Next week, we'll shift gears again and talk about something that everyone loves... 


Thursday, January 24, 2019

Forgotten Horror Gems Vol. 1 - The City of the Dead

As most of you know, this blog was started primarily because I wanted to promote my book The Wash.  It's a horror novel and as a gigantic fan of horror, I've recently found myself speaking to different book clubs and writer's groups about the genre.  I'm almost always asked questions that require me to call upon films to illustrate my point.


Well, most of these people may have never read a book in that genre, but have likely seen a horror movie or two in their lives even if they don't realize it at first.  

Case in point, ask someone if they've ever read a horror book and they'll say no.  Ask them if they've ever seen The Silence of the Lambs and there's a good chance they'll say yes.  While that film isn't horror per se, there's no arguing that Hannibal Lecter's escape scene is pure horror with gore thrown in for good measure.  

All of this has pointed out something I've known for a while.  I've seen a ton of horror movies and the older they are, the more I tend to love them.  So, I've decided that in 2019, I'm going to seek out the obscure titles that I've missed.  Some of them may have been on my radar but I've never had occasion to check them out.  Others will have been complete surprises that I stumble upon while looking for content.  

The best part though is that I'll be watching the vast majority of them with Karen and Lil.  They actually volunteered for this!  So without further ado:

Forgotten Horror Gems Vol. 1 - The City of the Dead  (1960)

The City of the Dead stars Christopher Lee, Dennis Lotis and Patricia Jessel.  It tells the story of a young college student (Venetia Stevenson) who visits a quaint New England town while working on her senior term paper on witchcraft.  When her brother and boyfriend don't hear from her, they follow her trail in an attempt to find her.

The City of the Dead is incredibly atmospheric.  The town drips with dread and mystery.  Thick fog and rundown buildings populate the streets and the townsfolk are obviously not exactly normal.  That said, the plot does leave something to be desired.

Here, I'll let the girls explain.

Karen:  This has to be one of the stupidest movies ever!  Every single thing was laid out with gigantic clues.  If someone reads that a witch needs a personal item to curse someone, the very next line is literally, "Oh, by the way, I seem to have lost my pendant."

Lilith:  And the girl doing the paper is completely clueless.  Everyone does exactly the opposite of what you would do in real life if weird stuff like this happened.

I did ask each of them to give me one thing they liked about the film though.  After all, shitting on a movie is easy.  For me, the good thing is definitely the atmosphere.  There are scenes where a hapless driver will pick up a mysterious man by the crossroads and they're incredibly effective.

For Karen and Lil, well, let's just say the task of saying something positive was more difficult.

Lilith:  I liked the one girl's hair.  I also liked the priest and I liked how snooty the lady who ran the inn was.

Karen:  In the opening scenes with the college professor lecturing, I liked the snarky comments the boyfriend was making.  Usually those scenes in these movies are from the professor's perspective so seeing it from the student's viewpoint was refreshing.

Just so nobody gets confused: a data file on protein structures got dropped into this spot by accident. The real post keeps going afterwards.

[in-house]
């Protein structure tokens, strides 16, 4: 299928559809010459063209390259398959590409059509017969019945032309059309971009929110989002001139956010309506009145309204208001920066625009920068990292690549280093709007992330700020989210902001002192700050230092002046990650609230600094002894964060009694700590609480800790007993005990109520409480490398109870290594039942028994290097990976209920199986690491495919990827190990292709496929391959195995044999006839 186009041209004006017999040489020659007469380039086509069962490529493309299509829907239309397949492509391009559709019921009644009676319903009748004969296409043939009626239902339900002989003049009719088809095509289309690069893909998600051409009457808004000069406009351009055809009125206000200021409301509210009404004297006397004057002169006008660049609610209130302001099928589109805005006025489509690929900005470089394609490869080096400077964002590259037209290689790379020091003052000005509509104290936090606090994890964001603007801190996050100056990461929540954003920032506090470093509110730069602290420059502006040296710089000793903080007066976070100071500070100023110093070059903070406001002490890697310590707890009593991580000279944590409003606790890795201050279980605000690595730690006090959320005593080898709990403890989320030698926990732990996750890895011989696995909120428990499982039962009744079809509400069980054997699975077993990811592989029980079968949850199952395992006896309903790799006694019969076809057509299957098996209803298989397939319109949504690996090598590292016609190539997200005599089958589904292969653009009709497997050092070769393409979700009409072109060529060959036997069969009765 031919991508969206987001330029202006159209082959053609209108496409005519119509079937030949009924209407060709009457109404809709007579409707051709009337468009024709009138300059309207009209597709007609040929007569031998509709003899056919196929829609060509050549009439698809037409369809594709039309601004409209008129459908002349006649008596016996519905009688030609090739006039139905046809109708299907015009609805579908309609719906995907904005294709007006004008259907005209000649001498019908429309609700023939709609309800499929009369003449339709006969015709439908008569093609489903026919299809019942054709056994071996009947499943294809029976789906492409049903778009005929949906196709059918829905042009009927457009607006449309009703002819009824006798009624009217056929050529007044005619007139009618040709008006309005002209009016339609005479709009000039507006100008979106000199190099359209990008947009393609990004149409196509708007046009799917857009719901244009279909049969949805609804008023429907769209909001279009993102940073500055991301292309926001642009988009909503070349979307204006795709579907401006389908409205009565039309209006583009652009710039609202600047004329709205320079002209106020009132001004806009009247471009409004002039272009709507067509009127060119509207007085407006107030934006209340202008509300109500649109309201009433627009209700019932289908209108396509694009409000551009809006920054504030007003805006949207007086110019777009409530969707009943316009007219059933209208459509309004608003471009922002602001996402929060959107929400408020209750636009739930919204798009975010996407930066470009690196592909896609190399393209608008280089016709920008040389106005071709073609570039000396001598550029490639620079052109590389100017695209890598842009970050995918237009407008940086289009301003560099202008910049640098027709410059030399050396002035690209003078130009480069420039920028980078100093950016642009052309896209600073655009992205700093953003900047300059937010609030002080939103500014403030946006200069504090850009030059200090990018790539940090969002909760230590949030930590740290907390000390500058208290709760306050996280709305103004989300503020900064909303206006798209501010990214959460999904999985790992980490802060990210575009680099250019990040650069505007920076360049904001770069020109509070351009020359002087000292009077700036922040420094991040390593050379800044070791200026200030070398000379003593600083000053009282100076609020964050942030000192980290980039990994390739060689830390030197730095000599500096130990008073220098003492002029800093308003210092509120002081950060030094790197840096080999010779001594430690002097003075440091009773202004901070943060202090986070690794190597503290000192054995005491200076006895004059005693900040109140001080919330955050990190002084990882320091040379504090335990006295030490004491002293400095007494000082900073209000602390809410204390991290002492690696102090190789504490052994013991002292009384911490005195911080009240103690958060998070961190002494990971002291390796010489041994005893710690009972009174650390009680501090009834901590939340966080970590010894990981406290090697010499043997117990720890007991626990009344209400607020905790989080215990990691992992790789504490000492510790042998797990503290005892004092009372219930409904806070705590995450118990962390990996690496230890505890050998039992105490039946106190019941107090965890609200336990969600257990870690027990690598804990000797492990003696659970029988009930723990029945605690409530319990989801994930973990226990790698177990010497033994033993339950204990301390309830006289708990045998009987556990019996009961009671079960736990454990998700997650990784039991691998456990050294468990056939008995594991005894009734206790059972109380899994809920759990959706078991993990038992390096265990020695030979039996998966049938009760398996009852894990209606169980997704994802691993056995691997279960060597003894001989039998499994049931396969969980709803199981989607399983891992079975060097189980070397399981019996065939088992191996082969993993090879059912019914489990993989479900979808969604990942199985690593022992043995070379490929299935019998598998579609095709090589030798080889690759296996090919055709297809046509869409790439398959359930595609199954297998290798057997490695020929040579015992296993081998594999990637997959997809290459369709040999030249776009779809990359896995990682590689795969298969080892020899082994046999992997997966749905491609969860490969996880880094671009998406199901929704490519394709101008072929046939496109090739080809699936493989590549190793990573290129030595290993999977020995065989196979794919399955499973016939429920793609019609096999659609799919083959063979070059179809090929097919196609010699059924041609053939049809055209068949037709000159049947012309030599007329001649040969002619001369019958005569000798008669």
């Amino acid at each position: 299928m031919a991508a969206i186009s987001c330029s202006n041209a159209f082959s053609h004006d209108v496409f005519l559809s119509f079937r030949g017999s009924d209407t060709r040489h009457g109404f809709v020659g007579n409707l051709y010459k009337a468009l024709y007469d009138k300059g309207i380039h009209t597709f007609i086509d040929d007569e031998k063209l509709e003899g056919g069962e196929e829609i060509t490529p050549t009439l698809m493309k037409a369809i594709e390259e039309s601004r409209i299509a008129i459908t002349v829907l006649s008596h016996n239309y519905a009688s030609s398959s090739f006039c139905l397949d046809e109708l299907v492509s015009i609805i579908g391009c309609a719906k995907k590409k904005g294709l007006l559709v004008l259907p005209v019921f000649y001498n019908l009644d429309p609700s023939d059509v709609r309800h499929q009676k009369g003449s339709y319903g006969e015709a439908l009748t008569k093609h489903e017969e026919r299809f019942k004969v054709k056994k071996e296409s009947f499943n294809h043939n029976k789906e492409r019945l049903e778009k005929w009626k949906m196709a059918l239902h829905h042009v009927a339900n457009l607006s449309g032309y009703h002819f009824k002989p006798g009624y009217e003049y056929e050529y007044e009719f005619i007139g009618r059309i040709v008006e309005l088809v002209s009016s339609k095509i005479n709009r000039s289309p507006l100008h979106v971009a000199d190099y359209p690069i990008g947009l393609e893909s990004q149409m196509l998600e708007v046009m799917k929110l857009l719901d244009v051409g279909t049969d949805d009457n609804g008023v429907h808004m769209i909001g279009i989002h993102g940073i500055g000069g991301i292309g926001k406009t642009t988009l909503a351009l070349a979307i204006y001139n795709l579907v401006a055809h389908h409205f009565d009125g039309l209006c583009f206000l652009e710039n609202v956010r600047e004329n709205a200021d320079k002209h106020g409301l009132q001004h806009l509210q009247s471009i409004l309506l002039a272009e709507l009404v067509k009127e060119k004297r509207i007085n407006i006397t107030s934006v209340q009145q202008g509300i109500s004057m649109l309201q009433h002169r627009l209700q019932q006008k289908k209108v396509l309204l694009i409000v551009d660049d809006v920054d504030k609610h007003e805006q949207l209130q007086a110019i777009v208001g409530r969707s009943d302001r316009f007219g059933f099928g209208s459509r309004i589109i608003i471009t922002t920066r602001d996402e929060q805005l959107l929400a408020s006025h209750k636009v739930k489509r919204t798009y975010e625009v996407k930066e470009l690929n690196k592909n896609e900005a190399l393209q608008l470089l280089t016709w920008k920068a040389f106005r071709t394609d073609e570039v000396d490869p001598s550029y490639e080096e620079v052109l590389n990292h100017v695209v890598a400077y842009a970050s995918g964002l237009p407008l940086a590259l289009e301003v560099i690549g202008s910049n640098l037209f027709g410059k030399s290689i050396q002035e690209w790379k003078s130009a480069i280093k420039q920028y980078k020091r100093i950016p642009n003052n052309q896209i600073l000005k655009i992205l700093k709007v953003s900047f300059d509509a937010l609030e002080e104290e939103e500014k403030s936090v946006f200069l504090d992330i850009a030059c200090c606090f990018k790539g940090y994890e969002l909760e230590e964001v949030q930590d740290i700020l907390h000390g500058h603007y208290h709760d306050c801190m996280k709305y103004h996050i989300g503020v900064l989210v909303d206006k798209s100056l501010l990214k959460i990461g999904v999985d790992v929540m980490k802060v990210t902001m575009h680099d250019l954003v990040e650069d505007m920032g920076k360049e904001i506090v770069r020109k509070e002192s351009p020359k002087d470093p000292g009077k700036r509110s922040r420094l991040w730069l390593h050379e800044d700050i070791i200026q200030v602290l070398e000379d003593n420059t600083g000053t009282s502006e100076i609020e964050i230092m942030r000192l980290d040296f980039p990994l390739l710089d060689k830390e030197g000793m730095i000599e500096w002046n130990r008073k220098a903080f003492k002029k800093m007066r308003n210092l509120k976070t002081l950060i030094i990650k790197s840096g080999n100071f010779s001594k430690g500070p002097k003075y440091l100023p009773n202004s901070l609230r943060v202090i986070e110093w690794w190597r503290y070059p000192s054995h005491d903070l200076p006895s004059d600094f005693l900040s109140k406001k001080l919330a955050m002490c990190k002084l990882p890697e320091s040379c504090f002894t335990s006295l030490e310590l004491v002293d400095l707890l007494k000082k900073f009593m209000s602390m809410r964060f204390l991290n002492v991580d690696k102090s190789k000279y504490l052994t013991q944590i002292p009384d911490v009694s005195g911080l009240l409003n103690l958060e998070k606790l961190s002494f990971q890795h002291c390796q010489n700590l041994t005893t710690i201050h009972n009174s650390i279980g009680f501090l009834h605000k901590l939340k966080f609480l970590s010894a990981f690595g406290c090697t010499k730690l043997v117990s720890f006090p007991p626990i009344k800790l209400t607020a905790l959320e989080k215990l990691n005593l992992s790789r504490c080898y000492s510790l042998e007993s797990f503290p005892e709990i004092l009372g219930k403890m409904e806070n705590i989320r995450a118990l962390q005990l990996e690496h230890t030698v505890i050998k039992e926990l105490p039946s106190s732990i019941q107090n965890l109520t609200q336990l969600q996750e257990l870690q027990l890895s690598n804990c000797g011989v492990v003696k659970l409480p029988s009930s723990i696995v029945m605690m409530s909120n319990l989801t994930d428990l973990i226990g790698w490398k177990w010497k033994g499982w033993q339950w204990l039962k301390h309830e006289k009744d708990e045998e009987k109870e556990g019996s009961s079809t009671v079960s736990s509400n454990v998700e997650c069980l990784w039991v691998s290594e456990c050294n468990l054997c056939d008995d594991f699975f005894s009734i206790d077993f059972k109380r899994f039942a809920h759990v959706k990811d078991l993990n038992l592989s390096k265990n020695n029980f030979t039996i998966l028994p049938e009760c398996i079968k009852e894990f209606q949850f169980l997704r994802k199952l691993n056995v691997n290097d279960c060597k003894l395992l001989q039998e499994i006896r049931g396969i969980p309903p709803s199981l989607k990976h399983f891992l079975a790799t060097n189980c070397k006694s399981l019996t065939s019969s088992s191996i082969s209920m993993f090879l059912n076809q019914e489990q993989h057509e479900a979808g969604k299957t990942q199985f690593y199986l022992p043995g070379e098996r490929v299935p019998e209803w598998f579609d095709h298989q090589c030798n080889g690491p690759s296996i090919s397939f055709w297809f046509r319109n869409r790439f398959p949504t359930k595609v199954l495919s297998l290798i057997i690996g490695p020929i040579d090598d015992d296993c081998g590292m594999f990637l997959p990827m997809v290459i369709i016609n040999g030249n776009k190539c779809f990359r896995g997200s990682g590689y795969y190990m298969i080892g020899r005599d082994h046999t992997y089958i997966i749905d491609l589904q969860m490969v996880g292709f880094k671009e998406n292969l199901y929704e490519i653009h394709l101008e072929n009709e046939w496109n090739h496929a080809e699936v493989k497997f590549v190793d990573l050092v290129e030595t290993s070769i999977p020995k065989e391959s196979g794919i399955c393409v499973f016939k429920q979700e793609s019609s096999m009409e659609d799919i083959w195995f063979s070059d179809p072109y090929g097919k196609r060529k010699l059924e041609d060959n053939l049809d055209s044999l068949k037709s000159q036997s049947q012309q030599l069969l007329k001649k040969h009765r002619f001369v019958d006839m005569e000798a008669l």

Both good insights, but to be honest, I really had to press them for those.

As it turns out, I had seen this one years ago.  I'd just forgotten about it and that's pretty much the only thing you need to know.  It's fun if you want something predictable and creepy but ultimately forgettable.  Not a bad way to spend 74 minutes late at night but not anything you'll dream about later on.

One down, and at least 49 more to go.  I can already tell, this is going to be fun!

See you next week!

Monday, January 21, 2019

Exploring Japan Vol. 13 - The Parasite Museum

First of all, I apologize for the three month hiatus.  As I've mentioned before, life took a weird, hard left turn on me in the final months of last year and I'm just now climbing back out of it.

Many of you who followed the blog wanted me to continue the Exploring Japan series.  When things came to a halt last year, I was probably about halfway through all of the interesting topics I had lined up.  So with that, I'm picking up where I left off, however after you read this post, you may want to be careful what you wish for next time.  

Tokyo has many amazing museums, most of which either offer English translations at each exhibit or some form of translation service.  There's even one we'll talk about in a later post that offers free translators who will walk with you and answer all of your questions.  While many of the museums are focused on art or history, there are a handful of strange ones here and there.  One of the strangest is 100% free to visit.

It's the Meguro Parasitological Museum in the Meguro neighborhood of Tokyo.  It's tucked away among a number of nondescript buildings on the street pictured below and you'd likely walk right by it if you weren't looking.  However, inside are some of the most interesting and (frankly) disgusting sights you will ever see.  

The museum is part of a private research facility that was founded in 1953.  Currently, they exhibit about 300 parasite specimens over two floors.  It's not a large museum, but there is A LOT crammed in here. 

Now you may ask yourself why would a parasite museum exist in Tokyo at all?  Well, the study of parasites and their effects on animals and humans had a direct effect on the quality of life for many people in Japan in the early 1900's.  A doctor named Akira Fujinami made it his life goal to study a parasite that affected major portions of rural Japan.  In those areas, as many as 30% of the people carried the bug.  It's latin name is Schistosoma Japonicum, and it's something called a "blood fluke".  

If you've ever seen a picture like the one below, you've likely seen a victim of this nasty little creature.

What drew Dr. Fujinami to focus on parasites was when he found one of the flukes while conducting an autopsy on an infected victim.  He started to question how it got into its host and in an experiment designed to determine the parasite's life cycle, he arranged for 17 uninfected calves to range in the paddy fields and rivers in an area of Katayama where they knew the parasite existed.  He divided the calves into groups.  On 6 of them, he covered their mouths.  He covered the legs of 7 others.  He allowed 2 to roam free with no cover and the final 2 he kept in the barn all the time.